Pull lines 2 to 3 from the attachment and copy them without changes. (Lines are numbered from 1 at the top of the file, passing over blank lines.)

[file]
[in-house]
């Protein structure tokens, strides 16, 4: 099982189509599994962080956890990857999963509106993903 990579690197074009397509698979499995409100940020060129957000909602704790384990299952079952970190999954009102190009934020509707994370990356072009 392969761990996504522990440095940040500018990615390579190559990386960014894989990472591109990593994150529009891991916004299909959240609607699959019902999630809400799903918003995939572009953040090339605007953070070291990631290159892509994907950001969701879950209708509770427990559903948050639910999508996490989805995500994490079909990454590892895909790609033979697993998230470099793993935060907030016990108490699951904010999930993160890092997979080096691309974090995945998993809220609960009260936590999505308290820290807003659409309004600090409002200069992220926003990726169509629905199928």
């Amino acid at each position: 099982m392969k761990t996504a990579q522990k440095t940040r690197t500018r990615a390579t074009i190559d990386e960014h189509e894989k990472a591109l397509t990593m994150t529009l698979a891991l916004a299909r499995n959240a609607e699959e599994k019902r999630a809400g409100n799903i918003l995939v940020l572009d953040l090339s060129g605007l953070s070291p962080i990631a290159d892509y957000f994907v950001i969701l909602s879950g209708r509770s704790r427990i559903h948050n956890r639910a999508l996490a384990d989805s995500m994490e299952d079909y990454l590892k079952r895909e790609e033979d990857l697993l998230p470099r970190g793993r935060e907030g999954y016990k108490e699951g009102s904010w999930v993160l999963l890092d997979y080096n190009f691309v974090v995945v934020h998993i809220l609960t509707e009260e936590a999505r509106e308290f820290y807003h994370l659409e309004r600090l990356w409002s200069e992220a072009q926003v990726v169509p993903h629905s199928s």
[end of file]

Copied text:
């Protein structure tokens, strides 16, 4: 099982189509599994962080956890990857999963509106993903 990579690197074009397509698979499995409100940020060129957000909602704790384990299952079952970190999954009102190009934020509707994370990356072009 392969761990996504522990440095940040500018990615390579190559990386960014894989990472591109990593994150529009891991916004299909959240609607699959019902999630809400799903918003995939572009953040090339605007953070070291990631290159892509994907950001969701879950209708509770427990559903948050639910999508996490989805995500994490079909990454590892895909790609033979697993998230470099793993935060907030016990108490699951904010999930993160890092997979080096691309974090995945998993809220609960009260936590999505308290820290807003659409309004600090409002200069992220926003990726169509629905199928």
């Amino acid at each position: 099982m392969k761990t996504a990579q522990k440095t940040r690197t500018r990615a390579t074009i190559d990386e960014h189509e894989k990472a591109l397509t990593m994150t529009l698979a891991l916004a299909r499995n959240a609607e699959e599994k019902r999630a809400g409100n799903i918003l995939v940020l572009d953040l090339s060129g605007l953070s070291p962080i990631a290159d892509y957000f994907v950001i969701l909602s879950g209708r509770s704790r427990i559903h948050n956890r639910a999508l996490a384990d989805s995500m994490e299952d079909y990454l590892k079952r895909e790609e033979d990857l697993l998230p470099r970190g793993r935060e907030g999954y016990k108490e699951g009102s904010w999930v993160l999963l890092d997979y080096n190009f691309v974090v995945v934020h998993i809220l609960t509707e009260e936590a999505r509106e308290f820290y807003h994370l659409e309004r600090l990356w409002s200069e992220a072009q926003v990726v169509p993903h629905s199928s």